Are you interested in starting your own business, but not sure what kind of business license(s) you’ll need in order to comply with Canadian laws?
You’re not alone. The process can be confusing, particularly since there are so many different licensing requirements depending on factors like where you plan to conduct business, your business structure, and your industry. But don’t worry, because we’re here to walk you through what a business licence is, when you need one for your business in Canada, and how to get one no matter which business structure you choose.
What is a Canadian business licence?
Generally speaking, a business licence is an official document issued by the government that allows you to conduct business in Canada. There are different licensing requirements at different levels of government, so you need to make sure to comply with all permits, licences, and regulations at a federal, provincial, territorial, and municipal level.
In addition to location-specific requirements for business licensing, the regulatory requirements for your business will vary depending on factors like your industry sector and business structure.
Why do you need a business licence to start a business in Canada?
If you don’t obtain the proper licensing for your business, you could get in real trouble: your business may be fined or even forced to shut down. Plus, your reputation may take a hit when consumers find out you aren’t running your business with the level of professionalism they expect.
Depending on your business structure and other factors, you may not be legally required to obtain a business license in order to operate. However, there are a number of benefits to registering your business, such as access to business tax benefits, the ability to apply for business loans, and even industry discounts from suppliers.
What are the licensing requirements for a business to operate in Canada?
As we’ve already mentioned, the licensing requirements for your business will vary depending on factors like your business structure, where you plan to operate, and your industry. We’ll talk more about business structure later on, but first let’s take a look at how your business location and industry can impact which licences you need.
When it comes to business licences, each province and territory has its own specific rules, which you should be able to access online. Similarly, your business licensing requirements will change depending on the industry your business operates in. For example, certain industries including mining, forestry, tobacco, fuel, and fishing may require specific permits depending on your business location.
In addition to location and industry, your licence requirements will vary based on whether your business will need additional permits like a building permit, workplace insurance, employment insurance, or health permits.
The easiest way to find out what business licence applications you need to submit for your business is using BizPal, which is a free service provided by the federal, provincial/territorial, municipal governments, and First Nations, that lets you search for required permits and licences by location and industry.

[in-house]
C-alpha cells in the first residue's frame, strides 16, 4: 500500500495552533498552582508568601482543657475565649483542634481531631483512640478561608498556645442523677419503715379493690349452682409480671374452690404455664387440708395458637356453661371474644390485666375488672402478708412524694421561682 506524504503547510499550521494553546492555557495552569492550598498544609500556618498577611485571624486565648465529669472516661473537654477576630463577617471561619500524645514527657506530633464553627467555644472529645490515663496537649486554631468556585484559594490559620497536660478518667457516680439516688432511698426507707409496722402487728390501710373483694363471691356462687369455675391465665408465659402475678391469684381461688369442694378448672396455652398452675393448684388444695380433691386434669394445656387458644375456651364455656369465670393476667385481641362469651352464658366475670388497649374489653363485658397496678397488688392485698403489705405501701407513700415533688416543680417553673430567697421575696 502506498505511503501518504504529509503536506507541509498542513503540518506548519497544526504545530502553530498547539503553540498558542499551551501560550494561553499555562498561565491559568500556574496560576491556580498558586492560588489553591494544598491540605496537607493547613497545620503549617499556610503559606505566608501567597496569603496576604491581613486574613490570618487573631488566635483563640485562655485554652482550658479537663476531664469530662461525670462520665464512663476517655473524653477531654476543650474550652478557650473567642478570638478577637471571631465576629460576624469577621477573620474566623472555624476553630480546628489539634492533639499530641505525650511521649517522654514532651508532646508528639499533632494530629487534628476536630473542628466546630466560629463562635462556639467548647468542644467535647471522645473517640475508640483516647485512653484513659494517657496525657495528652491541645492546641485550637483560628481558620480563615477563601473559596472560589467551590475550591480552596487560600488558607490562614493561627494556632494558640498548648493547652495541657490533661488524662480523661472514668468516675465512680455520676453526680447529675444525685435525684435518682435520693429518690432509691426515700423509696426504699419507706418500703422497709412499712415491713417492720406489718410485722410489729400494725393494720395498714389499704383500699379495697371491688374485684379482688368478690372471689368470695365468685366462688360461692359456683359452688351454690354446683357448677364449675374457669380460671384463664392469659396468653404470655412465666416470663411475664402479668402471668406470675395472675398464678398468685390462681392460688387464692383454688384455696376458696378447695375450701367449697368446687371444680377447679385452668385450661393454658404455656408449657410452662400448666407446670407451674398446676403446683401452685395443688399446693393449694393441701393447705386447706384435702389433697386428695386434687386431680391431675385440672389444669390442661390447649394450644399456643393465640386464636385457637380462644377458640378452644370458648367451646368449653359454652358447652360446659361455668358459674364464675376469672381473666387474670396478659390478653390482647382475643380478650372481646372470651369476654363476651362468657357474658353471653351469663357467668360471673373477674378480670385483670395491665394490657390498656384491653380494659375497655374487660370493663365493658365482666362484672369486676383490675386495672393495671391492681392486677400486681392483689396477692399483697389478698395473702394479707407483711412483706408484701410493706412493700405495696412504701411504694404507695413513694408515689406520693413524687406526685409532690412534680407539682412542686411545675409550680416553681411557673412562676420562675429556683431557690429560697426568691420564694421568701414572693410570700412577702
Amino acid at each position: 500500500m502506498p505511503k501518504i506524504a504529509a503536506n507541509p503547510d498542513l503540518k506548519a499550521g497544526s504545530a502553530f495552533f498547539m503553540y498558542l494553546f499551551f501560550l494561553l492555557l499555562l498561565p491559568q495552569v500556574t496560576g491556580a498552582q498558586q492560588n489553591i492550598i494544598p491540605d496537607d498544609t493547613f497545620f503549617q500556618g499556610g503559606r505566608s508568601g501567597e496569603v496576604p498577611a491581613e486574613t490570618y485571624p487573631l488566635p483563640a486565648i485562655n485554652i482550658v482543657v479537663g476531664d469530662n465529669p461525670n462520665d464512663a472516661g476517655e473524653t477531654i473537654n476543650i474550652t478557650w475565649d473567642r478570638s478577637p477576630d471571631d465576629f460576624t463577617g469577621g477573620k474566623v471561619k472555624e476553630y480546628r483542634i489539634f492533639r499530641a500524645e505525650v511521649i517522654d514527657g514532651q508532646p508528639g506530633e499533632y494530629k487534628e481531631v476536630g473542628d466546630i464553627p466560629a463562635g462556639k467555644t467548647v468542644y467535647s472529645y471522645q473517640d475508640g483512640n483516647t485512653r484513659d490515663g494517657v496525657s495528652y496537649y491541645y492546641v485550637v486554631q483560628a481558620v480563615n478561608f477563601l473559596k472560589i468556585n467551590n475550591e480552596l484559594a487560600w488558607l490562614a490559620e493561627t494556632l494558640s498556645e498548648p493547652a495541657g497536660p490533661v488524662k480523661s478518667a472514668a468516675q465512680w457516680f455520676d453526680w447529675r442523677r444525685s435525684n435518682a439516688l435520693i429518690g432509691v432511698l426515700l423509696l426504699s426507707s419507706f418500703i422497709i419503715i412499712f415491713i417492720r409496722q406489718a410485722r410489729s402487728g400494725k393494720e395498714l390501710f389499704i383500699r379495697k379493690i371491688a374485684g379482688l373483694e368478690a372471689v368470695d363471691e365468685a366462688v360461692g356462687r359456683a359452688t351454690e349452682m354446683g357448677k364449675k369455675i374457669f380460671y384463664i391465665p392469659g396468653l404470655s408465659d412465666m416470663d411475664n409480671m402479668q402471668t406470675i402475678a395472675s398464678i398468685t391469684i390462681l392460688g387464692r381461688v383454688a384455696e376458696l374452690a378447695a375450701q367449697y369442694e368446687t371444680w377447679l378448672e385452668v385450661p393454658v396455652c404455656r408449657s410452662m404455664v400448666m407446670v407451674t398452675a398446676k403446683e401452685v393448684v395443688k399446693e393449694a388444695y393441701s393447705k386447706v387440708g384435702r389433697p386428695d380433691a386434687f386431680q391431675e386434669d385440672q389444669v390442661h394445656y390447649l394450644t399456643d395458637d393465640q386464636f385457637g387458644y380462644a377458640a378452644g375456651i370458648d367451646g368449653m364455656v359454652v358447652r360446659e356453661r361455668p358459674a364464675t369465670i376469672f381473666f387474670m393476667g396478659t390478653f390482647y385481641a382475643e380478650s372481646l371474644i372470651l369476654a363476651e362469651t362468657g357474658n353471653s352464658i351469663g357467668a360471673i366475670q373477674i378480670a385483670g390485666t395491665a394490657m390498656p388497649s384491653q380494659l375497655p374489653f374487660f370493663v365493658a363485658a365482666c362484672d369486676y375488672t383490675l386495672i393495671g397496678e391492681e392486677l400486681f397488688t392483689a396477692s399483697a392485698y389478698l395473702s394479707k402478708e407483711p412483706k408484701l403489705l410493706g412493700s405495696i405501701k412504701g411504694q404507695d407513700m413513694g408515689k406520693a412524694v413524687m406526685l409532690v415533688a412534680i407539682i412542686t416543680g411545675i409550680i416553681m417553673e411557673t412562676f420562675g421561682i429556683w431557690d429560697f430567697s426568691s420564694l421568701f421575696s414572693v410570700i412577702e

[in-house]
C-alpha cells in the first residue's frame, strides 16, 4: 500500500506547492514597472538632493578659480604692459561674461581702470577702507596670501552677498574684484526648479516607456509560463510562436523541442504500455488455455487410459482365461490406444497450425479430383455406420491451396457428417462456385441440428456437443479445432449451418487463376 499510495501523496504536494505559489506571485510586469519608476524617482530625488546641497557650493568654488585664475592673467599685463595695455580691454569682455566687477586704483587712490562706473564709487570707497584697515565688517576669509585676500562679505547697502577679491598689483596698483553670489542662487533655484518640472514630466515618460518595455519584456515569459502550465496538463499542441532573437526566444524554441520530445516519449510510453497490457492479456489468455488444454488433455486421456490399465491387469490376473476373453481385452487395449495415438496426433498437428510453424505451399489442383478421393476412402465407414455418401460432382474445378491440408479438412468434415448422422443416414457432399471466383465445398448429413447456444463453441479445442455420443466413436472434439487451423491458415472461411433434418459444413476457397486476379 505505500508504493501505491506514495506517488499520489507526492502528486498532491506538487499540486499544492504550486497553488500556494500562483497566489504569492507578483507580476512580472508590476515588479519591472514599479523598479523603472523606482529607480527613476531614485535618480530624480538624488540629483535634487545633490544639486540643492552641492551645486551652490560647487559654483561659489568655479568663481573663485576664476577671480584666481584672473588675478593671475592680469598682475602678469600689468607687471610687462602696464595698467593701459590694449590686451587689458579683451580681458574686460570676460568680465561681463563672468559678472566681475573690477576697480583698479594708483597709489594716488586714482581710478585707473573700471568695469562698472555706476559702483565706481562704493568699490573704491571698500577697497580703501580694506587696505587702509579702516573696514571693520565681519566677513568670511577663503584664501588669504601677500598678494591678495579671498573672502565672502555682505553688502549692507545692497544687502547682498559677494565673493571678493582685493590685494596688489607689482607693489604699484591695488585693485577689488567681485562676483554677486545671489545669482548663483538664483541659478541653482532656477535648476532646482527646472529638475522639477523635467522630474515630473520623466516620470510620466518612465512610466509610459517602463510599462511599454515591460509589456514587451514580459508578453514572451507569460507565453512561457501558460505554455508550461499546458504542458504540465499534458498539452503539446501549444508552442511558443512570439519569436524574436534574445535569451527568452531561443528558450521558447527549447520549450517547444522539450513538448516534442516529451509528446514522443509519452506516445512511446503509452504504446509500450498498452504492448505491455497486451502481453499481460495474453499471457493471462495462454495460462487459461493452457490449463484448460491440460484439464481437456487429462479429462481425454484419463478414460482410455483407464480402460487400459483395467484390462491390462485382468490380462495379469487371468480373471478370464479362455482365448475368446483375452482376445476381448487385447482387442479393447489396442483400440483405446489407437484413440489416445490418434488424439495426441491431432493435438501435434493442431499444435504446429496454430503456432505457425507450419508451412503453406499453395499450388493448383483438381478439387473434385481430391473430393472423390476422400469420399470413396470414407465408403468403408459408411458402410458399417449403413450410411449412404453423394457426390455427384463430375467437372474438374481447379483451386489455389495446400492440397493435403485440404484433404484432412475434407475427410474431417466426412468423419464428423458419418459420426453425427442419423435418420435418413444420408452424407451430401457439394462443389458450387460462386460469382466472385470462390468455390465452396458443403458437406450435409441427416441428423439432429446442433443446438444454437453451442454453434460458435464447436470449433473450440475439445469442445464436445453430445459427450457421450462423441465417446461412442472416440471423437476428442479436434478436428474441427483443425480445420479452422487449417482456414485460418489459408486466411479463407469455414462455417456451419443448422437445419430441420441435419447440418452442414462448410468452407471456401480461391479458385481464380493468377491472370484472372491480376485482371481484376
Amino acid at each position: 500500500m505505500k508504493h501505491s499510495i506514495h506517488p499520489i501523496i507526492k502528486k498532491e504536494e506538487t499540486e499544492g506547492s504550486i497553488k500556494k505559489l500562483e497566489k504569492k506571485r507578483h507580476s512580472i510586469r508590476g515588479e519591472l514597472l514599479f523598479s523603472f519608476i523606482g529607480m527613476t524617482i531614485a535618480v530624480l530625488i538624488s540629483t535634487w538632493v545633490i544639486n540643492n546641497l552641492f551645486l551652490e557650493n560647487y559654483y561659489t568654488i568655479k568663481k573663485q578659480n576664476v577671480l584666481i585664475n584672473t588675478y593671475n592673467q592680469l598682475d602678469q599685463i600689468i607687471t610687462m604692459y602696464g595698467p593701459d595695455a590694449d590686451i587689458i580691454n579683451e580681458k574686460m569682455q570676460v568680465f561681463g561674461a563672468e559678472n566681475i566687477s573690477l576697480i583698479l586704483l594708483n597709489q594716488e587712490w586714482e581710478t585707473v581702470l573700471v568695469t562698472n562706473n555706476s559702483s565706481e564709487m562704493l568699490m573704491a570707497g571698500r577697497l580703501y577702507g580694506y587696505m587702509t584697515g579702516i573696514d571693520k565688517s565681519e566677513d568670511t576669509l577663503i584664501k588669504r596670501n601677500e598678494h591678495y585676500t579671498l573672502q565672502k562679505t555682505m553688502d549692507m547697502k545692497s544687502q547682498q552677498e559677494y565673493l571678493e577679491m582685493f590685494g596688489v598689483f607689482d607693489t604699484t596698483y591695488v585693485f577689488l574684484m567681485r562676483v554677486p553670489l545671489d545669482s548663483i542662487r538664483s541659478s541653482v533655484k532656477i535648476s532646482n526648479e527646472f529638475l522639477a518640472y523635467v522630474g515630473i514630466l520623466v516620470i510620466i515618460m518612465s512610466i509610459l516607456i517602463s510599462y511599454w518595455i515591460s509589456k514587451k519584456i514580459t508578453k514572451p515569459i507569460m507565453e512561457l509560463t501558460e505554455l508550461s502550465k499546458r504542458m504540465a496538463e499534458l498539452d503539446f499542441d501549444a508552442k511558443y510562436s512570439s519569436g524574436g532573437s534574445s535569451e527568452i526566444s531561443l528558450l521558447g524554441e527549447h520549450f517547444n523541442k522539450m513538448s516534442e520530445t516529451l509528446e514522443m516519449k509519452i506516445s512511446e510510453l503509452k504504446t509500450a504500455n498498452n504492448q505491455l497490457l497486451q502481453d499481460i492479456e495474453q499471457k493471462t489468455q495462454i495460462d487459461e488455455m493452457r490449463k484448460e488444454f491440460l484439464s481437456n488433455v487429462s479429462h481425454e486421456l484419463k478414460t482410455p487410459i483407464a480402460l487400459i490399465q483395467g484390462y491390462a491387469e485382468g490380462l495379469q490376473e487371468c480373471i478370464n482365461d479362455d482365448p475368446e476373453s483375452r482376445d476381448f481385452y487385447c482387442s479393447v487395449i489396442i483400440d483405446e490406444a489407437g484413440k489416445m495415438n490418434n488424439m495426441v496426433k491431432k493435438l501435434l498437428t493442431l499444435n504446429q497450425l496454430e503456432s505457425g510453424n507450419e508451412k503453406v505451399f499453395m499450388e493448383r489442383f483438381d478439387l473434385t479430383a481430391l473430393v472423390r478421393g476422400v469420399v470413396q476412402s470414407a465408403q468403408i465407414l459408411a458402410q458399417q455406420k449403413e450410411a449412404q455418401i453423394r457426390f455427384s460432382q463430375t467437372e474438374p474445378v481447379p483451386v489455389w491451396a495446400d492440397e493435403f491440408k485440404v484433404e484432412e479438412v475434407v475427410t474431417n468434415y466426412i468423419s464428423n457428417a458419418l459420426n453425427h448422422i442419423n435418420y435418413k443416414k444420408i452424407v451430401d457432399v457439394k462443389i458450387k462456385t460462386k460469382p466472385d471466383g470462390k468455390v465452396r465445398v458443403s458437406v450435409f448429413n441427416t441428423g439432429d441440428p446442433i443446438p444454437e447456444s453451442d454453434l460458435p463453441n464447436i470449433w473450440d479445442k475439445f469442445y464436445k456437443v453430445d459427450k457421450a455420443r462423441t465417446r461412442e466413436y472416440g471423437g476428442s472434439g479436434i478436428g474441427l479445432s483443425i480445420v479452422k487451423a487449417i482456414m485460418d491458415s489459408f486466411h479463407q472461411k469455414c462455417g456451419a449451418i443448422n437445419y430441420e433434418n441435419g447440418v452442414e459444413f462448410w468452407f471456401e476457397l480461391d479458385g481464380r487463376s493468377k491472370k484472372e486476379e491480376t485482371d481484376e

Sole proprietorship vs. corporation: which is better?
Now that you know about location and industry requirements for business licensing, it’s time to decide which type of business structure you will have. The business structure you choose determines whether you need to register your business or incorporate.
In order to help you choose the right business structure for your specific needs, we’ll go over the pros and cons of organizing as a sole proprietorship or as a corporation.
- You’re the only one in charge, so you make all the decisions.
- You don’t have to split profits with anyone.
- It’s easy to register as a sole proprietorship, and the registration cost tends to be lower.
- The tax process is more straightforward.
- You’ll be personally liable for any business debts or losses.
- Your business taxes will be charged at your personal income tax rate rather than a tax rate based solely on your company’s business income.
- Your capacity for growth is limited.
- Your business name will only be protected in the province you register in, meaning someone in a different province or territory could use the same name for their business.
- Your business will be considered a separate legal entity, meaning that you are not personally responsible for any debts incurred by the corporation.
- You’ll have access to fundraising options like angel investors or venture capitalists that aren’t available to sole proprietorships.
- Corporations have lower tax rates and other tax advantages.
- There are additional tax requirements for corporations, and the process of filing taxes is more complex.
- It may be more expensive to set up a corporation compared to a sole proprietorship, and ongoing management tends to be more complex and time consuming.
Ultimately, there is no single best business structure for every situation. Rather, you need to determine which business structure is best for your business based on the factors we’ve just outlined.
Steps to get a business licence in Canada
Once you decide on your business structure, you’ll be able to determine the licensing requirements for your business. Let’s go over the different business types in Canada, and the steps you’ll need to follow in order to obtain the necessary business licenses for each of them. Don’t have a business registered yet? Ownr can help you get your sole proprietorship or incorporation off the ground today.
A sole proprietorship is the most basic type of business structure for businesses with only one owner. Here are the steps you’ll need to get licensed as a sole proprietorship in Canada.